Discover more from Sailingwriter
Kalymnos, Greece is Dy-no-mite!
Wayne, the pups and I are almost starting to feel like locals here on the Greek island, Kalymnos - it’s a curiously fascinating place. Most people when they think of Greek islands might be able to list Mykonos or Santorini, or the bigger islands like Crete or Rhodes or Corfu. I’d never heard of Kalymnos before last month, but we have come to call this place home for a while.
This is our sunset view looking across the harbor to the main town of Pothia from our vantage point aboard MÖBIUS tied along the outside breakwater. Or our night view below- notice the little church on top of the mountain. More on that later.
Kalymnos is one of the Dodecanese Islands, on the far eastern side of the Aegean, and quite close to Turkey, though farther north of our old home base there, Antalya. You’ll find the island of Kalymnos on the upper left sector of the map below.
Every morning, the Pirate-themed day-tripper boats arrive from the bigger adjacent island of Kos and disgorge hundreds of tourists into the little town. The waterfront is mostly restaurants and tavernas, and they fill up with the pinkish tourists already sporting the jaunty hats they bought on Kos, and ready for their Greek lunch on the waterfront.
I’ve been wandering the streets of this island for weeks now, mostly on my trusty e-bike, and there are so many amazing little quirky sights. The town, like many Greek towns, is built on the island’s steep hillsides, so in addition to having to build stairs everywhere, they have some pretty serious gutters for allowing the rain to flow downhill.
And the churches! Tiny or big, they are everywhere.
The island was once the center of the sponge diving in Greece, an industry that dates back to Ancient Greece, as sponges were mentioned in the writings of Homer and Aristotle. Early divers tied themselves to stones and walked the ocean bottom collecting the sponges into baskets.
At one time there were reports of over 300 sailing ships in the Kalymnos sponging fleet. In 1865, they started using the hard hat diving suits, which sadly caused the deaths of hundreds of sponge divers throughout the next hundred years.
The two world wars stopped the sponge trade in the Med, and it never really came back due to pollution that has nearly destroyed the sponges. Sadly, the sponges they sell on the island today in shops like the one above are mostly imported from Asia.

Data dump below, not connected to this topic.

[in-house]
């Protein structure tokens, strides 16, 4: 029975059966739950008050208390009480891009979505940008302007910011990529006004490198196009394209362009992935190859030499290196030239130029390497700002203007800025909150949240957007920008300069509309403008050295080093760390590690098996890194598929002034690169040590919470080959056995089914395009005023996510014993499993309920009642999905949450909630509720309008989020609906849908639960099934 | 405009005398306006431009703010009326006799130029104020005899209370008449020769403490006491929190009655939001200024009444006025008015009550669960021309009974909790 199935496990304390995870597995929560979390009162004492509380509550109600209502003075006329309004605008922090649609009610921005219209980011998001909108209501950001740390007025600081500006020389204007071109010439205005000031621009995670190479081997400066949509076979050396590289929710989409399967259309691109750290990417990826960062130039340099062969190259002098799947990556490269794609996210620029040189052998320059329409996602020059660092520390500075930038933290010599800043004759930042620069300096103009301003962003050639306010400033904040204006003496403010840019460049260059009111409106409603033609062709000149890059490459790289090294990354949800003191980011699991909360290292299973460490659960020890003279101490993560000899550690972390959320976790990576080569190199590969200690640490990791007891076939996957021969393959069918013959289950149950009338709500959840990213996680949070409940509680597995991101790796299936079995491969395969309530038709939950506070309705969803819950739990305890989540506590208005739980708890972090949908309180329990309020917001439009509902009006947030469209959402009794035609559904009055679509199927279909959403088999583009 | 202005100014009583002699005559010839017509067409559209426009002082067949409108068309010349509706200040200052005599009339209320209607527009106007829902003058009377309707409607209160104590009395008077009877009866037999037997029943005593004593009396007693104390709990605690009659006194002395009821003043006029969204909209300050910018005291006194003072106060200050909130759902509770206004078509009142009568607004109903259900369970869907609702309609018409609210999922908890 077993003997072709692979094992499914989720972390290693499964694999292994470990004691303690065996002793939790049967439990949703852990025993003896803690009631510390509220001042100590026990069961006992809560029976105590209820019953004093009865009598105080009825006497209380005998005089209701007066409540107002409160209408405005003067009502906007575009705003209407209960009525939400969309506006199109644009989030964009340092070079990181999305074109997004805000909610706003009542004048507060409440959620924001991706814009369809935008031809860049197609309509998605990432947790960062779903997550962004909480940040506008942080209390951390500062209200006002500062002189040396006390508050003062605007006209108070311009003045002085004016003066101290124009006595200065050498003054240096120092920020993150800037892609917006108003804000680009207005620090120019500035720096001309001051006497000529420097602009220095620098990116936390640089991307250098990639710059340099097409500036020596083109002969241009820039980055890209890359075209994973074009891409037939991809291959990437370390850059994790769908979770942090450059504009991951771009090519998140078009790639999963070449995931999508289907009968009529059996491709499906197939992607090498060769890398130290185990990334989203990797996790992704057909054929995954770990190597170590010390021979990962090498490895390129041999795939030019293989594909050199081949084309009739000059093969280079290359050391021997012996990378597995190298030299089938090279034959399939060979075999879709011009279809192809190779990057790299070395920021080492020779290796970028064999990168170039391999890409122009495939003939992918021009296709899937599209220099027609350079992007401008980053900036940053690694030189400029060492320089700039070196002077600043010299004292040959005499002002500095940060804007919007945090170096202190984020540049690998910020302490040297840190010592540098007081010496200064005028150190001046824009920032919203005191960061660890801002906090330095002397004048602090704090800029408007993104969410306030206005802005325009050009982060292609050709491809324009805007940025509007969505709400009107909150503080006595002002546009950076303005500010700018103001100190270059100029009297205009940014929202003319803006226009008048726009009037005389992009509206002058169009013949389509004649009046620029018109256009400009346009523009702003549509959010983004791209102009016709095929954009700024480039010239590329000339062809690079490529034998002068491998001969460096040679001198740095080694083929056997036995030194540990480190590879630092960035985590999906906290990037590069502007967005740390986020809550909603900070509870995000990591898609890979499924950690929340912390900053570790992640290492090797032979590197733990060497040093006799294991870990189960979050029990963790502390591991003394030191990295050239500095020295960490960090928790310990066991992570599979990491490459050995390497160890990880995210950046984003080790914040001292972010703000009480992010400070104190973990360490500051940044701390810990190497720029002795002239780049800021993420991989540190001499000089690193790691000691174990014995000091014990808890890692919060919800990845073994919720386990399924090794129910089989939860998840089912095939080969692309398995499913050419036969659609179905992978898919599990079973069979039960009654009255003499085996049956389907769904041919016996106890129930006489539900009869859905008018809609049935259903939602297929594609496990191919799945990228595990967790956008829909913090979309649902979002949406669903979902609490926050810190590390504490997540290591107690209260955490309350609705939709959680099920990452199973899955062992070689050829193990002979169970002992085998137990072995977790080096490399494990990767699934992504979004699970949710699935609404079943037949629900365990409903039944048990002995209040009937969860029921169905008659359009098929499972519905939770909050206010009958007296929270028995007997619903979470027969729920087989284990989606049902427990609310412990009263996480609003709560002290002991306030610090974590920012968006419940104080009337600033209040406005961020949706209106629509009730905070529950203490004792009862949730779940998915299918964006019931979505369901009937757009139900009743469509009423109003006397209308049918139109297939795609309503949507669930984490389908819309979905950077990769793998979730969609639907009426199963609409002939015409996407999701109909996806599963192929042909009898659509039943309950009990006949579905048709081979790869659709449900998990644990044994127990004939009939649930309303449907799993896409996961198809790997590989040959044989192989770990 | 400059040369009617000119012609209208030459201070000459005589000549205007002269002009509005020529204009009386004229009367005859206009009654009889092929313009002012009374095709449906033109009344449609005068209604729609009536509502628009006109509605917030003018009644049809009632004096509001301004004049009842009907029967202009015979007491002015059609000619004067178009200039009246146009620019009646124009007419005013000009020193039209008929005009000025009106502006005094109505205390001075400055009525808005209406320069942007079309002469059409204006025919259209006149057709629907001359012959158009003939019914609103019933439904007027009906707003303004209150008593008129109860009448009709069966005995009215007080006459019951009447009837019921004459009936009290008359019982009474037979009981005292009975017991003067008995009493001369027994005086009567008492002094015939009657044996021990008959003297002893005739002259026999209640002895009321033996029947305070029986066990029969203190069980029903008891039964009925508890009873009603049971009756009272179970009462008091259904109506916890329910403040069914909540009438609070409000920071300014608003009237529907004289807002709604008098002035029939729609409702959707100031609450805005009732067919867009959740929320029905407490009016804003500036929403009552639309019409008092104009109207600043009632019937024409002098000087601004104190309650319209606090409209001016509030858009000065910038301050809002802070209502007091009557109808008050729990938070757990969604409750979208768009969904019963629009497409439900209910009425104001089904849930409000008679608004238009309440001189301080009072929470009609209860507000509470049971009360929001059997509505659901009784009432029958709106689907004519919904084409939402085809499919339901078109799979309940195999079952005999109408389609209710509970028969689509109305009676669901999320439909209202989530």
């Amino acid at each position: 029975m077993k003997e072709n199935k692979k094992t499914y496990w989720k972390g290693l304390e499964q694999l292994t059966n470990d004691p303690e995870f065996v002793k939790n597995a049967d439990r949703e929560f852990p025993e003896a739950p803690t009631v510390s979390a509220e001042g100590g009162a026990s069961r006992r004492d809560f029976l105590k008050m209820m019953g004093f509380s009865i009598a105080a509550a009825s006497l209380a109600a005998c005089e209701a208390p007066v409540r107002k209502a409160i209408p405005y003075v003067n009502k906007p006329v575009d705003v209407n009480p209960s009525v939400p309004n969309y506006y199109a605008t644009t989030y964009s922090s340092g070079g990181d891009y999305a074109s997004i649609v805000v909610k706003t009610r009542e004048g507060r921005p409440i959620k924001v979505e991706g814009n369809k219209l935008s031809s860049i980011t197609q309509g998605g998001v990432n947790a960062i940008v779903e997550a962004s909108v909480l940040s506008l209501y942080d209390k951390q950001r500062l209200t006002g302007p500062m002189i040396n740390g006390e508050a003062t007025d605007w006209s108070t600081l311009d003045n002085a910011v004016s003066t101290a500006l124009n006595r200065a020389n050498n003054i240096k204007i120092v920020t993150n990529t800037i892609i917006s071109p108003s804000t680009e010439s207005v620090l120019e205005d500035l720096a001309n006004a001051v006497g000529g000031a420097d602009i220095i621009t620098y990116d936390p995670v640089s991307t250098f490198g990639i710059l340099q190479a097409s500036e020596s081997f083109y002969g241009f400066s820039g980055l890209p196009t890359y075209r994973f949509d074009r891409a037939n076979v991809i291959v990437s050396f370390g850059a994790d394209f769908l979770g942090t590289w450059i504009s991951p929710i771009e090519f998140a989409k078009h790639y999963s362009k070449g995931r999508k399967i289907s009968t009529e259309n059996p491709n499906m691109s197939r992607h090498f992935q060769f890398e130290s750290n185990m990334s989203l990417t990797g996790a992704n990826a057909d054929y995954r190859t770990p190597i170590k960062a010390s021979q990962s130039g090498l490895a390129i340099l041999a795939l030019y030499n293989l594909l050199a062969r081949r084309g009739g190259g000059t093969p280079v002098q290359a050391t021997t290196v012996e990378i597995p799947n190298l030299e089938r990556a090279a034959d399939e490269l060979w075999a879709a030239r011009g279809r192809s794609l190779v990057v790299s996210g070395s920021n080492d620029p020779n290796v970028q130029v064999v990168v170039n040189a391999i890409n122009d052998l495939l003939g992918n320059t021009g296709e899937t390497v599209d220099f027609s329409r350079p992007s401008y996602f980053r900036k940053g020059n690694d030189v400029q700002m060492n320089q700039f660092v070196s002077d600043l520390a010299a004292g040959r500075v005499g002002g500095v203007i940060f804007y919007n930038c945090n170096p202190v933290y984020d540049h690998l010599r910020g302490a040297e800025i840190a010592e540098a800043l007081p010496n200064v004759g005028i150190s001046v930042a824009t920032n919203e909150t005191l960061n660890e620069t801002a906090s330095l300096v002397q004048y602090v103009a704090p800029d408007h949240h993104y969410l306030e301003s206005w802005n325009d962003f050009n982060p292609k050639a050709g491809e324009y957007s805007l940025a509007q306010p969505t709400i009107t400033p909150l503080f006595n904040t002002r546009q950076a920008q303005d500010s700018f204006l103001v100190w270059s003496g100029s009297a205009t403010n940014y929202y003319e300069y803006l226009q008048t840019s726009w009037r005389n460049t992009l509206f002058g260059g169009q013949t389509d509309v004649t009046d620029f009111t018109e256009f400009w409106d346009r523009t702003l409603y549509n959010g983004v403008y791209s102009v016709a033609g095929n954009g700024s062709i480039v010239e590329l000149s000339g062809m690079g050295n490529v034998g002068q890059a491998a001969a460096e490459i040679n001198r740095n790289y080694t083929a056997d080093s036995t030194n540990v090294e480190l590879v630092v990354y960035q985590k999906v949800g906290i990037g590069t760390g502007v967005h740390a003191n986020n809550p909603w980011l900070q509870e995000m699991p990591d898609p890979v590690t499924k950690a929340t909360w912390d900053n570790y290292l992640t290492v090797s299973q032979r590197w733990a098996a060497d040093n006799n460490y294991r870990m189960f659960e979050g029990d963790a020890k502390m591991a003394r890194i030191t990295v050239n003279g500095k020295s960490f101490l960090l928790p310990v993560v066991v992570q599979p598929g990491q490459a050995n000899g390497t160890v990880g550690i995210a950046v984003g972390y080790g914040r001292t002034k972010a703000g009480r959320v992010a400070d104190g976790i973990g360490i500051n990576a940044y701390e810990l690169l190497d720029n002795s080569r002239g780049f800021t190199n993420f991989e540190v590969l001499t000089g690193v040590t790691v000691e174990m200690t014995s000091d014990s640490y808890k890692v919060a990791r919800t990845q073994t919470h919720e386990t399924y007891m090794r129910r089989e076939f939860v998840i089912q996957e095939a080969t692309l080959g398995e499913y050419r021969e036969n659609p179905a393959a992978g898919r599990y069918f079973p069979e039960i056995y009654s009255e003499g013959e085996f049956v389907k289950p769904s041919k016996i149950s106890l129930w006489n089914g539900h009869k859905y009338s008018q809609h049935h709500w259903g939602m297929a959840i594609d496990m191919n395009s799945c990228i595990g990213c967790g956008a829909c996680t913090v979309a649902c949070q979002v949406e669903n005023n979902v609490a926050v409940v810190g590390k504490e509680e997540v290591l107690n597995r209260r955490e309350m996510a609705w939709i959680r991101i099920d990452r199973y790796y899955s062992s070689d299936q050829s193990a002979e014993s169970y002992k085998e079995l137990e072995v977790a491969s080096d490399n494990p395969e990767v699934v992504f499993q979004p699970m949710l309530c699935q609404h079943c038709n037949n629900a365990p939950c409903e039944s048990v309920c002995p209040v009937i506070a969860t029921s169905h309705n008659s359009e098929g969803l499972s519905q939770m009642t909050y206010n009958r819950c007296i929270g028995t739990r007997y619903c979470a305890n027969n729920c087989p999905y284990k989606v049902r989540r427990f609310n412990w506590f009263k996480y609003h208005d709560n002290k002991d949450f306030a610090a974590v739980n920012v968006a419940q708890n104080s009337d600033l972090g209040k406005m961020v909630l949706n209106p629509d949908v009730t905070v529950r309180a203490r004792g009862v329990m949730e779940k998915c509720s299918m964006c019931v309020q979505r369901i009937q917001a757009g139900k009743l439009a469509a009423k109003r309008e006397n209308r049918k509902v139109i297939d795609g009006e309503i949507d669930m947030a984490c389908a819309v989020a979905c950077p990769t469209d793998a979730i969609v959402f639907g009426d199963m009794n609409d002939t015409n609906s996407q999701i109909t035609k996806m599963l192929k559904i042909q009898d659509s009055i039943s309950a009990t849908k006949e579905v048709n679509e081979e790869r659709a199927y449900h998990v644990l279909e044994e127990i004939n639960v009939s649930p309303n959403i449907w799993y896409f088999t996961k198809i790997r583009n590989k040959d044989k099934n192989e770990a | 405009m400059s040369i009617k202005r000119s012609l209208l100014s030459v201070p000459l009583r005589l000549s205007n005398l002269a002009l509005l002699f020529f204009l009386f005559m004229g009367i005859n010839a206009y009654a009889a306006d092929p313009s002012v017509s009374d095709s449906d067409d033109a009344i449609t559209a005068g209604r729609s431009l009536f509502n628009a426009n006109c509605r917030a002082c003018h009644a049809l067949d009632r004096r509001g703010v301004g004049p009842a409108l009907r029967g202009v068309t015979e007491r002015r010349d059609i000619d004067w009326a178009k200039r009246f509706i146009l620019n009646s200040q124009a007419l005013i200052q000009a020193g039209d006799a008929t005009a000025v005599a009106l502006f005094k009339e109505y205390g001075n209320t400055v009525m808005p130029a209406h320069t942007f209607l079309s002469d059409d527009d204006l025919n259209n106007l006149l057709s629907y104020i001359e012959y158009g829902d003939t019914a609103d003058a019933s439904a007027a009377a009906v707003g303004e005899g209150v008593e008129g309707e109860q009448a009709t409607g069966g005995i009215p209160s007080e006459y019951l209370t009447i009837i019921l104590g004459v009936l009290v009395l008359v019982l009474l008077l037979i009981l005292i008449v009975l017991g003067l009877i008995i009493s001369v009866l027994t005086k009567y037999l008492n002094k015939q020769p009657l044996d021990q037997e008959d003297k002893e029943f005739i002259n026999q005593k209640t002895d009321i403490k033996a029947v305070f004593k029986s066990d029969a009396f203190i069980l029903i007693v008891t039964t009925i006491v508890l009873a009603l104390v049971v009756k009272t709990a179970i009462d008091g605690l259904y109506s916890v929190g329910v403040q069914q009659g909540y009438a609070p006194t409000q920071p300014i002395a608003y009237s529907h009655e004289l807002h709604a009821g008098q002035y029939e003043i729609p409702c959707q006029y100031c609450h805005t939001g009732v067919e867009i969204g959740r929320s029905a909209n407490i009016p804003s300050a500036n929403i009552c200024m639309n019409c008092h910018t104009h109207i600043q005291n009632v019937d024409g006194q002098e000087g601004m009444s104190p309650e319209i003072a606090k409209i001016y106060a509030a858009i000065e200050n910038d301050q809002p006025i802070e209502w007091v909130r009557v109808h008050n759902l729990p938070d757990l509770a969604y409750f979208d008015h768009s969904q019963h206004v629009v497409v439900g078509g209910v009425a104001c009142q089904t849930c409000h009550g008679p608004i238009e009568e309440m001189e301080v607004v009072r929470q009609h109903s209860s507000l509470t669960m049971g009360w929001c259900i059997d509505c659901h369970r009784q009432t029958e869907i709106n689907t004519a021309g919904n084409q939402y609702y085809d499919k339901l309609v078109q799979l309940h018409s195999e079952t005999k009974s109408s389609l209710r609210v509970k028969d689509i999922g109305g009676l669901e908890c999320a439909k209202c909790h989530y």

This monument was built on the waterfront in 2019 to honor “the anonymous Kalymnos sponge diver who struggled in the depths and the waves of the seas, against incredible difficulties and dangers. He has forged and supported for many decades, life on our island.”
But this isn’t the only bronze sculpture I’ve seen here in Pothios.
The sculptor who created these works was born on Kalymnos, Sakellarios Koutouzis. His works are in galleries all over the world, but today he resides back on the island and has his studio here. Bet they don’t tell ‘em that on the pirate ship!
I got to know the town pretty well, so I decided to ride my e-bike farther afield. I bought this Alba e-bike in Turkey, and it has 8 speeds and 5 levels of pedal assist. It’s awesome and I call it my freedom machine. Even recovering from my meniscus tear knee surgery, I can go up hills like you wouldn’t believe. I visited the Archeological Museum of Kalymnos and then ventured halfway across the island to the ruins of the Basilica of Christ of Jerusalem.
Just like we used to find all over Turkey, ruins in this part of the world are always layered. This church was built in the 5th century using many of the stones and inscribed marble that came from the original temple of the Delian Apollo, the patron olympic god and protector of Kalymnos which had been built more than a thousand years earlier.